Geometry - Math 329-6937:  Fall 2007 Syllabus

Prof. Ilya Kofman

Office:   1S-209   phone: (718) 982-3615

Course Time and Place:  Mondays and Wednesdays,  4:40pm - 6:20pm   in 1S-218

Textbook:  The Four Pillars of Geometry by John Stillwell.

Goals:  The primary goal of this course is to understand geometry from different viewpoints, both classical and modern. Another goal is to learn how to write concise but complete arguments, and how to present to others what you have learned.

Homework:  Assignments will be announced in class, sometimes referring to this website. Incomplete work with good progress will be rewarded. I highly recommend working jointly on homework problems with fellow students, but in the end you must hand in your own work.

Grading:  The course grade is determined by   homework,  midterm exam,  final in-class presentation and written report.

Help:  My office hours are before class on Mondays 2:30-4:30pm and Wednesdays 3:30-4:30pm, or by appointment, in my office, 1S-209.

Optimal Method of Study:  (1.) Come to class (attendance is mandatory).  (2.) Read the relevant sections after class.  (3.) Do the homework. Leave time to think--do not put homework off until it is due!  (4.) Compare your solutions with other students to improve what you hand in.  (5.) Come to office hours with any remaining questions.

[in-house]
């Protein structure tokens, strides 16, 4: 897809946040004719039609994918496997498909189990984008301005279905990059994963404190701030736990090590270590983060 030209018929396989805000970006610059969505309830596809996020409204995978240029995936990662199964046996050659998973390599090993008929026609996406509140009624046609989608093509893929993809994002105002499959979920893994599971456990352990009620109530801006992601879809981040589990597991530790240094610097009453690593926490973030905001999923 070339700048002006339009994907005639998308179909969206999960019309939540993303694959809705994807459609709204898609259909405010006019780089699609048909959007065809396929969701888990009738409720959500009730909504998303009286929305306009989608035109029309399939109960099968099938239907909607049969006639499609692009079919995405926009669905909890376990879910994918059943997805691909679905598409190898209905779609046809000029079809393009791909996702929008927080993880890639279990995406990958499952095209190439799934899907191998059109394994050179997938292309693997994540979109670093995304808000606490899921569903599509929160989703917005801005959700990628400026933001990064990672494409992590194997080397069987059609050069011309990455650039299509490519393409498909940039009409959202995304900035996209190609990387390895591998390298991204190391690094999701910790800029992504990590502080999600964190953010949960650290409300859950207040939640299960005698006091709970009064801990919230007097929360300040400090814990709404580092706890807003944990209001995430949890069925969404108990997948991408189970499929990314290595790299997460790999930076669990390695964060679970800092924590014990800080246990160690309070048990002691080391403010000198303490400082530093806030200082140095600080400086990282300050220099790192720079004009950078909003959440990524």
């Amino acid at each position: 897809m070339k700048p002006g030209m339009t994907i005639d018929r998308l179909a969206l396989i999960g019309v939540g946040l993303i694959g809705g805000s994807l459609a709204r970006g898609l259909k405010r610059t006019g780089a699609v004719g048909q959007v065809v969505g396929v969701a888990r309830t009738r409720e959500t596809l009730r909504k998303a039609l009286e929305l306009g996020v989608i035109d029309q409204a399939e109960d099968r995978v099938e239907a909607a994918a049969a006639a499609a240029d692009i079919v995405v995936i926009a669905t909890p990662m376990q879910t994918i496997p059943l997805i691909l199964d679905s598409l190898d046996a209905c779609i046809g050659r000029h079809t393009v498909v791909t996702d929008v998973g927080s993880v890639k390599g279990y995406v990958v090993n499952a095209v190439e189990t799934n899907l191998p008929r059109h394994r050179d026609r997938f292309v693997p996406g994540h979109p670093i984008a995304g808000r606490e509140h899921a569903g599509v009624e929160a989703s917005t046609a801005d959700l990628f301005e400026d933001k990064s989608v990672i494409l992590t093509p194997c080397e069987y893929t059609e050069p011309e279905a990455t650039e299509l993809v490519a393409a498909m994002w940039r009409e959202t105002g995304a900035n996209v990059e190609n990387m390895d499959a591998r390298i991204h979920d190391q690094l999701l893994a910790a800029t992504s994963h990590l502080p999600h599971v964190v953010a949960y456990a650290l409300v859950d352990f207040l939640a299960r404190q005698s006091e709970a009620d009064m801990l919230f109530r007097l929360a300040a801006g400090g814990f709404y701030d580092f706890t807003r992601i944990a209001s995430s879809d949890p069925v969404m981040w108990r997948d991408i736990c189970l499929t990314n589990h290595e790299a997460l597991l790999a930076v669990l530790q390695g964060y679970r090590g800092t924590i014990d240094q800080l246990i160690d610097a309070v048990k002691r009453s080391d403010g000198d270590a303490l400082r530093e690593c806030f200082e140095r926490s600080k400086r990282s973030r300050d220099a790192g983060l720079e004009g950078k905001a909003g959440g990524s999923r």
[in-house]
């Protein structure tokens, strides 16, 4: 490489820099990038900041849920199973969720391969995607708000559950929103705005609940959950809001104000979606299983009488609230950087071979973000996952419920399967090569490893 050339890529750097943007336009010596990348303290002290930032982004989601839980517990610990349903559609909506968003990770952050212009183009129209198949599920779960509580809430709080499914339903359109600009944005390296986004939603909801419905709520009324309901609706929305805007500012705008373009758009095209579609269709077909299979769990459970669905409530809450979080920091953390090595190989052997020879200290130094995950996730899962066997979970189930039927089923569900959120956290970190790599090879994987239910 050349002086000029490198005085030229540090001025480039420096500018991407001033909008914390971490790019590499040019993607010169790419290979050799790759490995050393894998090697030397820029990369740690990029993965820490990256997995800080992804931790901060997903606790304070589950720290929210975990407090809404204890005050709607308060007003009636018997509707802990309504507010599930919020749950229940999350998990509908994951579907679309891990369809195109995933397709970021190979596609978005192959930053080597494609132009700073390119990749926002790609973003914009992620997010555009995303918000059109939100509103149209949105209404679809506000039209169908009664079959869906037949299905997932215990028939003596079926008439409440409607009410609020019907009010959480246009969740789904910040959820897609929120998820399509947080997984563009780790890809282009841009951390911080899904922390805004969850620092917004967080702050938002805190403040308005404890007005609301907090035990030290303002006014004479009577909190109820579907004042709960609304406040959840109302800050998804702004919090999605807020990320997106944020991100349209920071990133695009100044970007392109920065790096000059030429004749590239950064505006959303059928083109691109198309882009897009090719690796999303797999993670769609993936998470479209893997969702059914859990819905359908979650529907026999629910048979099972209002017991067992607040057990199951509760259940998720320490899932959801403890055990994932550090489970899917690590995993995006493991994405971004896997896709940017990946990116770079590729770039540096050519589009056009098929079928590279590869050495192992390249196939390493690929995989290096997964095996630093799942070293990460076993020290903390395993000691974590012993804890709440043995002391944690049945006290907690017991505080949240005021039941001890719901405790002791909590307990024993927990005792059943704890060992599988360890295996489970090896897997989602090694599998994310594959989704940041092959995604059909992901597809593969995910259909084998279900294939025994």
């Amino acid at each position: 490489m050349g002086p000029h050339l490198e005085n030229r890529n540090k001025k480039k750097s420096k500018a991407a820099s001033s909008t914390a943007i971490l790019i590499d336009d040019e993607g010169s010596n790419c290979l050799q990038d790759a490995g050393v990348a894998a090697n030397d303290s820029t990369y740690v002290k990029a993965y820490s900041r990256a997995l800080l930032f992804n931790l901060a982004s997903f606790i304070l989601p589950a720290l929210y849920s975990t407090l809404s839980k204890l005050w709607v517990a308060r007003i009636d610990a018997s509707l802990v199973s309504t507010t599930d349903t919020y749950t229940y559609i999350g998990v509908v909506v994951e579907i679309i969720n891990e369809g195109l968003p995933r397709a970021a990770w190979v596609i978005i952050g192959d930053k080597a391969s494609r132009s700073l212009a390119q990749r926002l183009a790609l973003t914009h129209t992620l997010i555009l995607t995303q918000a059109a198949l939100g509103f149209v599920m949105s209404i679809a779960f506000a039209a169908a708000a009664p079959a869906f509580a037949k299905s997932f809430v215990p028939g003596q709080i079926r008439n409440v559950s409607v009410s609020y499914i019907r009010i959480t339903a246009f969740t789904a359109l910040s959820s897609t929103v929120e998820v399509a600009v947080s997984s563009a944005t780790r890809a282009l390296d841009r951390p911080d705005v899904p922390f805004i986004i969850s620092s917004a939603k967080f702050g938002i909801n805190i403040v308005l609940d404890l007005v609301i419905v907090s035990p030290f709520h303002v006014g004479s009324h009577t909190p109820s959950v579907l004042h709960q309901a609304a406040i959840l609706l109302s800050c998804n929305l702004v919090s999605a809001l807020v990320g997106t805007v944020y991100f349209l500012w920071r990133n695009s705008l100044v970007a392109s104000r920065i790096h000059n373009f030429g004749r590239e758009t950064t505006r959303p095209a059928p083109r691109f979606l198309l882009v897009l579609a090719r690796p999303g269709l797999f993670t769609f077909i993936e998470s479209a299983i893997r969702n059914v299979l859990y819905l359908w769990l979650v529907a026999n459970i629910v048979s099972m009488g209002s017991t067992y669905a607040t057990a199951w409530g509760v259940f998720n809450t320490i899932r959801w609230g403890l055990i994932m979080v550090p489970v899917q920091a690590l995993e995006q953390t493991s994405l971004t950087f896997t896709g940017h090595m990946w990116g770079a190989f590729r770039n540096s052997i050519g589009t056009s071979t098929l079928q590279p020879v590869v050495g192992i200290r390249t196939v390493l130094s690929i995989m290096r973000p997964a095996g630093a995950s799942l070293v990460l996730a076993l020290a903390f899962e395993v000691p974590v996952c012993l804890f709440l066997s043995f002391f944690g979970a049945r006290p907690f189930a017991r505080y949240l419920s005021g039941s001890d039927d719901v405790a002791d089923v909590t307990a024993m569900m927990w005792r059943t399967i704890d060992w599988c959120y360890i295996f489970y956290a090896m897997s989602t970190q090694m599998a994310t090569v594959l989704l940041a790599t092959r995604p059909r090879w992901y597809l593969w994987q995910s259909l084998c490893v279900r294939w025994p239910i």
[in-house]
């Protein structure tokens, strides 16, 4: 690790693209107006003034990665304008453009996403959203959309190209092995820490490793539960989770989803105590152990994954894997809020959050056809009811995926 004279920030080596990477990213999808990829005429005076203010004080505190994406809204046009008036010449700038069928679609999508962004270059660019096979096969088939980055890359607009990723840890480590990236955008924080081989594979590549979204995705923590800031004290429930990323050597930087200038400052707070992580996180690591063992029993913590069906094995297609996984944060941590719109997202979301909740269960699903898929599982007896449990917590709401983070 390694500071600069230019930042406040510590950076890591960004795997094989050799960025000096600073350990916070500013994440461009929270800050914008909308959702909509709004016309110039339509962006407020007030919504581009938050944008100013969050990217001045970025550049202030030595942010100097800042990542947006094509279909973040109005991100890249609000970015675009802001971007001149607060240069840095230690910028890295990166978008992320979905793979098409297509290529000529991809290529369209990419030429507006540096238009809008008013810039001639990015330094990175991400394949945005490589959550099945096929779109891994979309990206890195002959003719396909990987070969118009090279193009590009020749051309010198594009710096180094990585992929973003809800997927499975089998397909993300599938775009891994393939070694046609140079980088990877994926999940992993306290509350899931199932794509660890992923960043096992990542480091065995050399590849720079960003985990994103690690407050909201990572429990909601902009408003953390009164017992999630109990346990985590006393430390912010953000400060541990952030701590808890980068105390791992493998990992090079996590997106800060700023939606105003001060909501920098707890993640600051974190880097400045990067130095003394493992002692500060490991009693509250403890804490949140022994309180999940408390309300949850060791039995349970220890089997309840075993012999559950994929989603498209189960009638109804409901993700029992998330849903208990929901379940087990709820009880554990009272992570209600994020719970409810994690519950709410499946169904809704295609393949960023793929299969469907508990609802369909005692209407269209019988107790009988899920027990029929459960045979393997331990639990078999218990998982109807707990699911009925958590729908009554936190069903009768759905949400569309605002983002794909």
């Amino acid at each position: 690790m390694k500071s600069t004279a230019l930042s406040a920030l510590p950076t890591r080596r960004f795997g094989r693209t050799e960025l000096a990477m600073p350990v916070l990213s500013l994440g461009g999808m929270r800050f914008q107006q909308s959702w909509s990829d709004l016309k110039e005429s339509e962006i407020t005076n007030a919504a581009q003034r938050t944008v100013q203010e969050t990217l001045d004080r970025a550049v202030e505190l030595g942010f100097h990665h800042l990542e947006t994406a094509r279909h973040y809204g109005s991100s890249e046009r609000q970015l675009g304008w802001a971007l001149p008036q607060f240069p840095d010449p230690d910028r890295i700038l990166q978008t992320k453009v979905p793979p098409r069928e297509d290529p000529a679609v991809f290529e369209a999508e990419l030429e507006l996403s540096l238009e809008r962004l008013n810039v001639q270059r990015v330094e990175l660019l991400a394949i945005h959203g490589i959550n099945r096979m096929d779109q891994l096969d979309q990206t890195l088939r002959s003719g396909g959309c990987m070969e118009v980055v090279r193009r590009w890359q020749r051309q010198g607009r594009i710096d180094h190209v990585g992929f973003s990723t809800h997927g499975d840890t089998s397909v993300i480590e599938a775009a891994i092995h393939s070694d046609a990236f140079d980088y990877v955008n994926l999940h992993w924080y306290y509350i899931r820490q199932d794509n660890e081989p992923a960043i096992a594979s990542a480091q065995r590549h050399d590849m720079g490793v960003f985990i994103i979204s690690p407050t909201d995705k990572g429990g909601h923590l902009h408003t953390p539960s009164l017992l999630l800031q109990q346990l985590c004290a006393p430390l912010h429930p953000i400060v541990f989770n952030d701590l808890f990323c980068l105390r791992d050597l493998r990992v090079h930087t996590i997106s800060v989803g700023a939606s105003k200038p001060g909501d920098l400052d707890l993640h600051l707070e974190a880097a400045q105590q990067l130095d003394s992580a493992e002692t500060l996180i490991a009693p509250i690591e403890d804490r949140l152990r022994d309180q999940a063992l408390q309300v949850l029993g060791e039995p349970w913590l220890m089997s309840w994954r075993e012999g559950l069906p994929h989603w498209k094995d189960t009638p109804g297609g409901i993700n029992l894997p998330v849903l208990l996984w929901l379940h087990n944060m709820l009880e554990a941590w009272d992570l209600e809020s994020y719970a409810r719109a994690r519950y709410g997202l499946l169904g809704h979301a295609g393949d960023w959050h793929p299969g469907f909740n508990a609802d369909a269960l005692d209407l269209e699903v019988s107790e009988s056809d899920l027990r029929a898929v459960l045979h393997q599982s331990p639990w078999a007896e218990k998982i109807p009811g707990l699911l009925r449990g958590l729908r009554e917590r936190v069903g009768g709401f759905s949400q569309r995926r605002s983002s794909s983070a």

Topics and related links:

  • General links about geometry:  Cut the knot and Geometry Junkyard, and also related branches of math.
  • Euclidean geometry, compass and straightedge constructions:  Euclid's Elements online, constructible regular polygons (scroll down).
  • From an excellent website on the history of mathematics, the three famous unsolved problems of Greek mathematics: Doubling the cube, squaring the circle, trisecting any angle.
  • Pythagorean triples.
  • Another construction for squaring a rectangle (compare with the construction on p.34 and p.38 of our textbook).
  • Construction of a regular pentagon in a given circle (shown with a nice applet). A related link is Approximate Construction of Regular Polygons: Two Renaissance Artists.
  • Dissections (project idea): Swing-hinged dissection of triangle to square and Chemical Dissections.
  • Multiplication table of isometries and to illustrate the example we did in class, Applet that shows product of rotations is a rotation